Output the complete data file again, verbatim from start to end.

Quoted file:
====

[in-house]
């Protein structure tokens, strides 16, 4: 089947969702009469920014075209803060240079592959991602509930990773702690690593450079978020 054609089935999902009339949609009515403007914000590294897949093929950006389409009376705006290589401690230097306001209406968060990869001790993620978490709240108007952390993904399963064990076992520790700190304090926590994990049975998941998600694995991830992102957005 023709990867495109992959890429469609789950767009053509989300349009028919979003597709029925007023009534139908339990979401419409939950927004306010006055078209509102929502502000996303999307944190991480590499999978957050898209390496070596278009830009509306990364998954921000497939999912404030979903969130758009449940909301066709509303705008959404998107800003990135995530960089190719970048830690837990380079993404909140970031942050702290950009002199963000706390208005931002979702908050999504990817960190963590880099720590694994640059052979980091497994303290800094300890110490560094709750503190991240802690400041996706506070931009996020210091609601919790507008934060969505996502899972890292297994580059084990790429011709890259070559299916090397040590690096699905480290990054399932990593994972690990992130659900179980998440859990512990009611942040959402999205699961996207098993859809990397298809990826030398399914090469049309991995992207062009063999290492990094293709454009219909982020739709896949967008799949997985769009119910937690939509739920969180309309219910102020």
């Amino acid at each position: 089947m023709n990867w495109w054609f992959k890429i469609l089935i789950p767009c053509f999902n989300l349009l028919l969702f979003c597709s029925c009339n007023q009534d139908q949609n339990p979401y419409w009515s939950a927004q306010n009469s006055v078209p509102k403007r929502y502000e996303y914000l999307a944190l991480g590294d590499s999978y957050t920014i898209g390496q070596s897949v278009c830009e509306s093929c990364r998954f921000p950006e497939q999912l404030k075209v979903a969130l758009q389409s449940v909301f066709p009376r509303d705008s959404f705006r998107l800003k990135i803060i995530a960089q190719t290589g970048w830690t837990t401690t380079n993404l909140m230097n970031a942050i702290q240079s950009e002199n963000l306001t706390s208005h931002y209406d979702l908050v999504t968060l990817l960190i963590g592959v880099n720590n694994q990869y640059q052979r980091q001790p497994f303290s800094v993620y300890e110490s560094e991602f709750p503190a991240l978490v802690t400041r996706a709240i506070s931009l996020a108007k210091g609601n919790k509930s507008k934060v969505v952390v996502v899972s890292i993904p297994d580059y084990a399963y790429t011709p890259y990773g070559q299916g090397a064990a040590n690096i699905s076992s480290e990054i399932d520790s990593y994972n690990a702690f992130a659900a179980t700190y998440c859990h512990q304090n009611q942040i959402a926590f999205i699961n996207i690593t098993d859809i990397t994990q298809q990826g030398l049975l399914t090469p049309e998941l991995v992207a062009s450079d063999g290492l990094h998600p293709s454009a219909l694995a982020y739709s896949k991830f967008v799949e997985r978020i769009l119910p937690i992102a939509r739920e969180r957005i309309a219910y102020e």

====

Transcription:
[in-house]
């Protein structure tokens, strides 16, 4: 089947969702009469920014075209803060240079592959991602509930990773702690690593450079978020 054609089935999902009339949609009515403007914000590294897949093929950006389409009376705006290589401690230097306001209406968060990869001790993620978490709240108007952390993904399963064990076992520790700190304090926590994990049975998941998600694995991830992102957005 023709990867495109992959890429469609789950767009053509989300349009028919979003597709029925007023009534139908339990979401419409939950927004306010006055078209509102929502502000996303999307944190991480590499999978957050898209390496070596278009830009509306990364998954921000497939999912404030979903969130758009449940909301066709509303705008959404998107800003990135995530960089190719970048830690837990380079993404909140970031942050702290950009002199963000706390208005931002979702908050999504990817960190963590880099720590694994640059052979980091497994303290800094300890110490560094709750503190991240802690400041996706506070931009996020210091609601919790507008934060969505996502899972890292297994580059084990790429011709890259070559299916090397040590690096699905480290990054399932990593994972690990992130659900179980998440859990512990009611942040959402999205699961996207098993859809990397298809990826030398399914090469049309991995992207062009063999290492990094293709454009219909982020739709896949967008799949997985769009119910937690939509739920969180309309219910102020």
């Amino acid at each position: 089947m023709n990867w495109w054609f992959k890429i469609l089935i789950p767009c053509f999902n989300l349009l028919l969702f979003c597709s029925c009339n007023q009534d139908q949609n339990p979401y419409w009515s939950a927004q306010n009469s006055v078209p509102k403007r929502y502000e996303y914000l999307a944190l991480g590294d590499s999978y957050t920014i898209g390496q070596s897949v278009c830009e509306s093929c990364r998954f921000p950006e497939q999912l404030k075209v979903a969130l758009q389409s449940v909301f066709p009376r509303d705008s959404f705006r998107l800003k990135i803060i995530a960089q190719t290589g970048w830690t837990t401690t380079n993404l909140m230097n970031a942050i702290q240079s950009e002199n963000l306001t706390s208005h931002y209406d979702l908050v999504t968060l990817l960190i963590g592959v880099n720590n694994q990869y640059q052979r980091q001790p497994f303290s800094v993620y300890e110490s560094e991602f709750p503190a991240l978490v802690t400041r996706a709240i506070s931009l996020a108007k210091g609601n919790k509930s507008k934060v969505v952390v996502v899972s890292i993904p297994d580059y084990a399963y790429t011709p890259y990773g070559q299916g090397a064990a040590n690096i699905s076992s480290e990054i399932d520790s990593y994972n690990a702690f992130a659900a179980t700190y998440c859990h512990q304090n009611q942040i959402a926590f999205i699961n996207i690593t098993d859809i990397t994990q298809q990826g030398l049975l399914t090469p049309e998941l991995v992207a062009s450079d063999g290492l990094h998600p293709s454009a219909l694995a982020y739709s896949k991830f967008v799949e997985r978020i769009l119910p937690i992102a939509r739920e969180r957005i309309a219910y102020e």